And a corresponding guideline applies to the red. You could try adding a dash to venison dishes. Use in sauces for Barbecued ribs or similar. And ever inventive local chocolatier Frank at Koko has used the red as a main ingredient in a dark Madagascan chocolate truffle.

Kate and Denis have quite a bit of space in their unit with a welcome room and bar at the front. The eye-catching counter was crafted in Carrignavar from timber between two and three hundred years old. Next year, you’ll have a chance of seeing it yourself as the company intend to start doing tasting tours. 
The bar counter
More details on the company here



Holy Smoke On The Mardyke. Temple of Fire and Smoke

Holy Smoke On The Mardyke

Temple of Fire and Smoke
Wings

If you visit Holy Smoke, and you should, you’ll be visiting a kingdom of fire and smoke. And your royal guides will be John Relihan and Deccie Walsh.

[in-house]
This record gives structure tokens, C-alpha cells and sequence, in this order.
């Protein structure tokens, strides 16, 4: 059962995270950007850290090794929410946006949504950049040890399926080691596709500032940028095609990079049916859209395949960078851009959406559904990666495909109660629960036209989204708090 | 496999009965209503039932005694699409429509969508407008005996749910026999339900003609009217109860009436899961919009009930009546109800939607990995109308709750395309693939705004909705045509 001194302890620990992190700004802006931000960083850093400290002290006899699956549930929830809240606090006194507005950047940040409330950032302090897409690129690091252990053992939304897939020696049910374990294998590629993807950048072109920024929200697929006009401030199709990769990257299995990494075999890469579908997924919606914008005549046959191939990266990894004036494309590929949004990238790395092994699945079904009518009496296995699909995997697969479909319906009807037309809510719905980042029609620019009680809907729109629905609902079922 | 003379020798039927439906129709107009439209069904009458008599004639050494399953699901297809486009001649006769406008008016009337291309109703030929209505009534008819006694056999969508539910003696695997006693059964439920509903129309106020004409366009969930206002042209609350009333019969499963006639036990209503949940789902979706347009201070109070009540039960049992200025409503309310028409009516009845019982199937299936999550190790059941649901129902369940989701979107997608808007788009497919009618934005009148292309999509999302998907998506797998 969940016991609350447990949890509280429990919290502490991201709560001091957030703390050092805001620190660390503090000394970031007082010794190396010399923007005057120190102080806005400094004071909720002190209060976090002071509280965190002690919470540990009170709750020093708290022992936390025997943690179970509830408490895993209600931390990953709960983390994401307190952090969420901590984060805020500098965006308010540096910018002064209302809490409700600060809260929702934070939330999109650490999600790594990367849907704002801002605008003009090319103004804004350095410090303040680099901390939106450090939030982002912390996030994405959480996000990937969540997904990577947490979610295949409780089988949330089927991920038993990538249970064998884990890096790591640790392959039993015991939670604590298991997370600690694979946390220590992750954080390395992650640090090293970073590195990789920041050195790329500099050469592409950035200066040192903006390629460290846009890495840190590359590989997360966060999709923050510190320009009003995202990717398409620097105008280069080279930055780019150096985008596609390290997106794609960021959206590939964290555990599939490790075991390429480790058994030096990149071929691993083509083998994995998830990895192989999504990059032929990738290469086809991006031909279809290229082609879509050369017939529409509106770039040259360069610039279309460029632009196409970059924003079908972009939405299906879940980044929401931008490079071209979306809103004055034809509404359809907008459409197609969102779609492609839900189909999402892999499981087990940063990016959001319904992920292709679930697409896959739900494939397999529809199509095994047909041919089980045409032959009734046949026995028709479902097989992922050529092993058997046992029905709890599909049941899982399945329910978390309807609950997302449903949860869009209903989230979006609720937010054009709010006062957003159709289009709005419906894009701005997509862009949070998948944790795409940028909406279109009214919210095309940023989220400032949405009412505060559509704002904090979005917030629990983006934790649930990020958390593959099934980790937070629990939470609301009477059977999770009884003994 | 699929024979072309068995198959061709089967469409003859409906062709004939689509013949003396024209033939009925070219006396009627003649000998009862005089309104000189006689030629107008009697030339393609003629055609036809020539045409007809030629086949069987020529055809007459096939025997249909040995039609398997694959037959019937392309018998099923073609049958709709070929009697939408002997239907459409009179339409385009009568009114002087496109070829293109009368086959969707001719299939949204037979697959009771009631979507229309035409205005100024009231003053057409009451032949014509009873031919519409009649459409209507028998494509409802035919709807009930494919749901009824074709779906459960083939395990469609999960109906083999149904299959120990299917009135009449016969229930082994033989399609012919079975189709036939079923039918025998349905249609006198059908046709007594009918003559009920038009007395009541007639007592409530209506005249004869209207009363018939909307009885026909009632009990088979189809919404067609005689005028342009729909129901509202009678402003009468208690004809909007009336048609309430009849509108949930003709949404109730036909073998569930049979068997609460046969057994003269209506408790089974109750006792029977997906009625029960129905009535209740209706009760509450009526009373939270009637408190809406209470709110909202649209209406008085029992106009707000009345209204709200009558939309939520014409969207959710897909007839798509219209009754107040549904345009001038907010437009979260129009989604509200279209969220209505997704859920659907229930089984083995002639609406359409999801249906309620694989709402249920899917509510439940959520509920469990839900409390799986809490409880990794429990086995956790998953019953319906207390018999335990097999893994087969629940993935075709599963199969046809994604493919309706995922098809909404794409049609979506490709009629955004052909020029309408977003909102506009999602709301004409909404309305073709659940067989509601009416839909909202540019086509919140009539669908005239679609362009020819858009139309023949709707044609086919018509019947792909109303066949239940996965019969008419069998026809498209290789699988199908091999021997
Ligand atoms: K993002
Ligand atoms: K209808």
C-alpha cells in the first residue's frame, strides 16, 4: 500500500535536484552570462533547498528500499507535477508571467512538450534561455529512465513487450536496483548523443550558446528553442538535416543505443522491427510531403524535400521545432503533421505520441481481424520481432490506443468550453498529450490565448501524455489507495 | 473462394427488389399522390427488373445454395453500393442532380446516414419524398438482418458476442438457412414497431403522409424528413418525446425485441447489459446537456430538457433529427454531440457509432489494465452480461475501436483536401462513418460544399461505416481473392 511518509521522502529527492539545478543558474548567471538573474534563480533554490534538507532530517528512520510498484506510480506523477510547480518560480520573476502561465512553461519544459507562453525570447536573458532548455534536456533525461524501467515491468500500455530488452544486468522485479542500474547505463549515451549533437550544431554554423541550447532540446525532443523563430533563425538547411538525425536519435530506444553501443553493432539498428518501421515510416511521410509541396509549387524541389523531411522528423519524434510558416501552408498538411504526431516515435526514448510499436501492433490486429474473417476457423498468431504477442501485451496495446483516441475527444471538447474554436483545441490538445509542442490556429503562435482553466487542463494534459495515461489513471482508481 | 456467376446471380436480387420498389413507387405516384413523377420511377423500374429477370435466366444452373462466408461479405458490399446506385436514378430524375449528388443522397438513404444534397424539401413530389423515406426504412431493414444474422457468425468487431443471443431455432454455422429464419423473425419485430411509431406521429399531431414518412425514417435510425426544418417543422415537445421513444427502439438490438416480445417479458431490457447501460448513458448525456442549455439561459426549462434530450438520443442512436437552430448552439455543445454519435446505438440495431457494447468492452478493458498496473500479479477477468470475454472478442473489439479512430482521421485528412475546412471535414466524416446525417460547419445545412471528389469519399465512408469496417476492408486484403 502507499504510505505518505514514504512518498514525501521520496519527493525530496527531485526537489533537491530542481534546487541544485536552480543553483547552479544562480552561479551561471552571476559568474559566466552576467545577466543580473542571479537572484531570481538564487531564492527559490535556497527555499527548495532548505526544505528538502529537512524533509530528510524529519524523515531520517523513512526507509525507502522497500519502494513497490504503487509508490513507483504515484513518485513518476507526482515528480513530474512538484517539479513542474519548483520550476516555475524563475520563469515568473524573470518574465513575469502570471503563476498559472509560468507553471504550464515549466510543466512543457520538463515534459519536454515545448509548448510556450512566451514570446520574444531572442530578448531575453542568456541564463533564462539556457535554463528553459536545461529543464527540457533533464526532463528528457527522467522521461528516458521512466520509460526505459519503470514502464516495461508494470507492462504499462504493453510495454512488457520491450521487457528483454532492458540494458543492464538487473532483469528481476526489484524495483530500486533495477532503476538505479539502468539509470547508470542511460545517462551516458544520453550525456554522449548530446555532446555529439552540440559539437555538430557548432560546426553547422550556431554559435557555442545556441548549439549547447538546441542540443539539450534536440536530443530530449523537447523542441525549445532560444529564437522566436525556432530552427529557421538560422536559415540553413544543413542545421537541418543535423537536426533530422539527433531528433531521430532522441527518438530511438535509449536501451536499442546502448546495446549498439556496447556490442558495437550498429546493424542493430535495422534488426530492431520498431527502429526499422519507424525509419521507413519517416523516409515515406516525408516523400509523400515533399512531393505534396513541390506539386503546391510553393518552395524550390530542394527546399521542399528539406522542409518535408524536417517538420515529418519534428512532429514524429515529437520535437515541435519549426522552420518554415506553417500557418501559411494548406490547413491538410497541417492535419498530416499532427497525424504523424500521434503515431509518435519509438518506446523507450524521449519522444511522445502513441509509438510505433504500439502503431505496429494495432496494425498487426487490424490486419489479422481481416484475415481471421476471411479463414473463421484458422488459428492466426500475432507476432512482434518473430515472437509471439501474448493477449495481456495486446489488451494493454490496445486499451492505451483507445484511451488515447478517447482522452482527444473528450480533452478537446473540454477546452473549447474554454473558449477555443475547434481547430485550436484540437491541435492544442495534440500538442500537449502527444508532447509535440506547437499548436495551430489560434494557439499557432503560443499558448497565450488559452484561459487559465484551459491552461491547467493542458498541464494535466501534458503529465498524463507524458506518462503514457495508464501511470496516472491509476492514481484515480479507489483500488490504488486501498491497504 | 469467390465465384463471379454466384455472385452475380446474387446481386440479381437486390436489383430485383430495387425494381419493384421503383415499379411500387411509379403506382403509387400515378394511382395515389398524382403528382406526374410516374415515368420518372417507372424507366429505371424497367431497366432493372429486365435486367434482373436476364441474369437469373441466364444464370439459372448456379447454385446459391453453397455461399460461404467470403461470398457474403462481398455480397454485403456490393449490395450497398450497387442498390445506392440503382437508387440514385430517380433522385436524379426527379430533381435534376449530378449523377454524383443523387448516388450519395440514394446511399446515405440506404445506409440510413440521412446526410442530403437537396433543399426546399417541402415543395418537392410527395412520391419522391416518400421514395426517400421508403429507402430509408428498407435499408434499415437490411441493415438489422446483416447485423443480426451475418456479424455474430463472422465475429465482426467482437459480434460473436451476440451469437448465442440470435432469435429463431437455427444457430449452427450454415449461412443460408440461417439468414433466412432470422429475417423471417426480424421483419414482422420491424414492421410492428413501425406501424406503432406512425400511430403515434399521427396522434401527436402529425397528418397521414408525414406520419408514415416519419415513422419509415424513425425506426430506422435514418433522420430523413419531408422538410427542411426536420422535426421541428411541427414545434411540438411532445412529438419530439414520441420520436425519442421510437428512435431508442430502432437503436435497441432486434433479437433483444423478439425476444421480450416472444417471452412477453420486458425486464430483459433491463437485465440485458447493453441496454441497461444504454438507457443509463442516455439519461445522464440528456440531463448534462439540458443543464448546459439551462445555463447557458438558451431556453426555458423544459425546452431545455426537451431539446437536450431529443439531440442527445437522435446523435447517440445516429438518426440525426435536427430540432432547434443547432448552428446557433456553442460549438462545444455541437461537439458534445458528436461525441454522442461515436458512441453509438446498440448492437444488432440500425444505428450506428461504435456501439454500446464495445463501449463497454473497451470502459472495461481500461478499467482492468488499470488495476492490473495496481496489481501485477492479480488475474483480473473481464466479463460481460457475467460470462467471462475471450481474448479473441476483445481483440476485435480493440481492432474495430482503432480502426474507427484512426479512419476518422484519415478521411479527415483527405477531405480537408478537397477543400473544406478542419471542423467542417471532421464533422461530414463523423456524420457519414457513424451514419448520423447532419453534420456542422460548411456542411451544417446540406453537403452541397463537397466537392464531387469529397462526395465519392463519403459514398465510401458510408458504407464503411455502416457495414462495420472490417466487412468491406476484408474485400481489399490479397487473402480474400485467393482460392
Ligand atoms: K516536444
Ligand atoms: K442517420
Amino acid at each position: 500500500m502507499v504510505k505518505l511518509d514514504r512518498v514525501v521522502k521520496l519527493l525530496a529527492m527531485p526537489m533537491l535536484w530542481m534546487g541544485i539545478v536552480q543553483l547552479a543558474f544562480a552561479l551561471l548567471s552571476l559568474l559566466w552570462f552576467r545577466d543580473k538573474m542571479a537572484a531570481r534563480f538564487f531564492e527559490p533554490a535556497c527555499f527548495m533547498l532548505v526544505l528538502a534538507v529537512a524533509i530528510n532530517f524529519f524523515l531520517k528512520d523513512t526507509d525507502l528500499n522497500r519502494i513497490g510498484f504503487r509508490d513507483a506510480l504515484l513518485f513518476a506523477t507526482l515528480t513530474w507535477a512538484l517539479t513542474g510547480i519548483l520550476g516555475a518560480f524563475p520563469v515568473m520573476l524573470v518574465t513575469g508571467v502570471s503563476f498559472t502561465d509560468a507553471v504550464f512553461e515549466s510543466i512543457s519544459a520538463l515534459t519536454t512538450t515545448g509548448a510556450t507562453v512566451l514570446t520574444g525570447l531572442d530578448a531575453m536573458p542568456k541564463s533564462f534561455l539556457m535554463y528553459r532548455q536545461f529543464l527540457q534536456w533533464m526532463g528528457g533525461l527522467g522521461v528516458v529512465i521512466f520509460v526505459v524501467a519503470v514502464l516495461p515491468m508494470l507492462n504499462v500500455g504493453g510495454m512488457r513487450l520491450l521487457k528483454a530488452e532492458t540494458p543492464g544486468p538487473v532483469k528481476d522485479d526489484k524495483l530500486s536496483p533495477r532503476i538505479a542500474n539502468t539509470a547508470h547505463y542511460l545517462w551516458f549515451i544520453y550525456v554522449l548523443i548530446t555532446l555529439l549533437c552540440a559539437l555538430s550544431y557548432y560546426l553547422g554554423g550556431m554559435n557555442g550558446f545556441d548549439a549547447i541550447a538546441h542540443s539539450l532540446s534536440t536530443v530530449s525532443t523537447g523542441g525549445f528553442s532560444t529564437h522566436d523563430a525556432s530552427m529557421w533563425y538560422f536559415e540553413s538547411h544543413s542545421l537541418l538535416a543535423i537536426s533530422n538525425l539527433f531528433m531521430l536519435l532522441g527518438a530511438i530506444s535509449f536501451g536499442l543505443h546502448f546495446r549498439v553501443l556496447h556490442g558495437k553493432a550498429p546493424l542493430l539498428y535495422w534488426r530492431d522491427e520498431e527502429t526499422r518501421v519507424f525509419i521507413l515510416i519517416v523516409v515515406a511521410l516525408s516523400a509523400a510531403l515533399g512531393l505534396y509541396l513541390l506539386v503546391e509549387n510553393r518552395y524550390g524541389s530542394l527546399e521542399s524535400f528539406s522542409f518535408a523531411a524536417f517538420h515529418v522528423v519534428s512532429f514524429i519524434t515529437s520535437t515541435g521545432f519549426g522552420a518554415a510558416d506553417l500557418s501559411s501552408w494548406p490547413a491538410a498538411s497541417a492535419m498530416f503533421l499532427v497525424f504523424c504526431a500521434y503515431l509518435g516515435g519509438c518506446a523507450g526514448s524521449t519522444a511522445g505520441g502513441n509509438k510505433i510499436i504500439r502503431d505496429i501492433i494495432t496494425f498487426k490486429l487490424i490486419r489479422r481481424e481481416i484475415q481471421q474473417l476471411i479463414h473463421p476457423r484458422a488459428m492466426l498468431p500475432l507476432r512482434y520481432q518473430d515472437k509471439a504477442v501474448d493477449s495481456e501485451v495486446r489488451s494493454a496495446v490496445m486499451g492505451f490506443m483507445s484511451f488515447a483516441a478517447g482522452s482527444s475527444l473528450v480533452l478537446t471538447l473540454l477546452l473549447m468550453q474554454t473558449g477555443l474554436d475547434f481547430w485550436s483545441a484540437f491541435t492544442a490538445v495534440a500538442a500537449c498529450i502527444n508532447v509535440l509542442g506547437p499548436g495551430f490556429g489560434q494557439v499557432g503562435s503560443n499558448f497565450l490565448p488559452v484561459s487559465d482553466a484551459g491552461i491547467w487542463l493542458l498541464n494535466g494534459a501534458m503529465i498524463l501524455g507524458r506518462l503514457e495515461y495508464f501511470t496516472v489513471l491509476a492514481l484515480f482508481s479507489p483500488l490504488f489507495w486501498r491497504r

John welcomed us to their tasty palace on the Mardyke last Tuesday night for a rather special evening: six courses of pit smoked BBQ paired with either Irish Craft Beer or Irish Whiskey. Caroline Hennessy, of Eight Degrees and author of Slainte, introduced the beers while Killian O’Mahony, a recently qualified cooper at Midleton Distillery, told us about the whiskey.

Did you know that Holy Smoke is housed in the original Woodford Bourne cellars (1875), that stored at one time over 50,000 gallons of choice whiskies, Cognac, rum and casks of wine, sherries and ports?

Gubbeen sausages
John told us they cook  here “with fire”, using a Japanese Robata grill and a large smoker. They use sustainable charcoal (supplied by an Oxford firm). Ribs take four hours while brisket and pork can take 14 to 16 hours. He stressed the importance of using the right charcoal and the right wood.